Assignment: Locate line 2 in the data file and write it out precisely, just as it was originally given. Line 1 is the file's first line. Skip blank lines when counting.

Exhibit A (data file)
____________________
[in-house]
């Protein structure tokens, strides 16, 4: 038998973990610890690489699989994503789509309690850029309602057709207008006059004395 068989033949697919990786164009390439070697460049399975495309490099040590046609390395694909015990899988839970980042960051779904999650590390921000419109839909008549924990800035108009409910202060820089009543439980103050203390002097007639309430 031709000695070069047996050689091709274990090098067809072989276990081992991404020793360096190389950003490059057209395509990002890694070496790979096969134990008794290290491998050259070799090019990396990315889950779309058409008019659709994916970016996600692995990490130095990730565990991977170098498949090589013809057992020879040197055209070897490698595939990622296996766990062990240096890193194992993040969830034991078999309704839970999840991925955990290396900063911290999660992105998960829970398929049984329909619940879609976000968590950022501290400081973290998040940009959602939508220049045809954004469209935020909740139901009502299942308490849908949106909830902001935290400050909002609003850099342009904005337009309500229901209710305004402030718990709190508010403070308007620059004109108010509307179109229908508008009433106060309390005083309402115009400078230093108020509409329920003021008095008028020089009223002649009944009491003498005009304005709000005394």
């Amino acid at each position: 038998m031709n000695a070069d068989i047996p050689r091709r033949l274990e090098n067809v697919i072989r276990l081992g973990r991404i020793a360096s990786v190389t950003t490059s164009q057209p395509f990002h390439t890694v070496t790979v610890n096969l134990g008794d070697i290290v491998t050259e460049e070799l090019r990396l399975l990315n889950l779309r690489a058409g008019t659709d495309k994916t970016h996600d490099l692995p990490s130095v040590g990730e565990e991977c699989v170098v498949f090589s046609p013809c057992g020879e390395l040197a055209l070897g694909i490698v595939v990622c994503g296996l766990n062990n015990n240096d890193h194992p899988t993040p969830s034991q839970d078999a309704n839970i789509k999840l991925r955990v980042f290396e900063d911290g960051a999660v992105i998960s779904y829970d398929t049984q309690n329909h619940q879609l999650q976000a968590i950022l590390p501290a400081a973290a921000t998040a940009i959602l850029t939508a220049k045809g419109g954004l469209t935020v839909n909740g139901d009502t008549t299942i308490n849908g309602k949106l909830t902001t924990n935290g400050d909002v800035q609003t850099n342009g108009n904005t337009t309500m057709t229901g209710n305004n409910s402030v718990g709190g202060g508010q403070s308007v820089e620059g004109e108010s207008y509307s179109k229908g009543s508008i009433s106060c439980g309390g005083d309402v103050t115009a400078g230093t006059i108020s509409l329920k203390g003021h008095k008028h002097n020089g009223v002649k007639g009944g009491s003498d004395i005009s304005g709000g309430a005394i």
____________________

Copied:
């Protein structure tokens, strides 16, 4: 038998973990610890690489699989994503789509309690850029309602057709207008006059004395 068989033949697919990786164009390439070697460049399975495309490099040590046609390395694909015990899988839970980042960051779904999650590390921000419109839909008549924990800035108009409910202060820089009543439980103050203390002097007639309430 031709000695070069047996050689091709274990090098067809072989276990081992991404020793360096190389950003490059057209395509990002890694070496790979096969134990008794290290491998050259070799090019990396990315889950779309058409008019659709994916970016996600692995990490130095990730565990991977170098498949090589013809057992020879040197055209070897490698595939990622296996766990062990240096890193194992993040969830034991078999309704839970999840991925955990290396900063911290999660992105998960829970398929049984329909619940879609976000968590950022501290400081973290998040940009959602939508220049045809954004469209935020909740139901009502299942308490849908949106909830902001935290400050909002609003850099342009904005337009309500229901209710305004402030718990709190508010403070308007620059004109108010509307179109229908508008009433106060309390005083309402115009400078230093108020509409329920003021008095008028020089009223002649009944009491003498005009304005709000005394």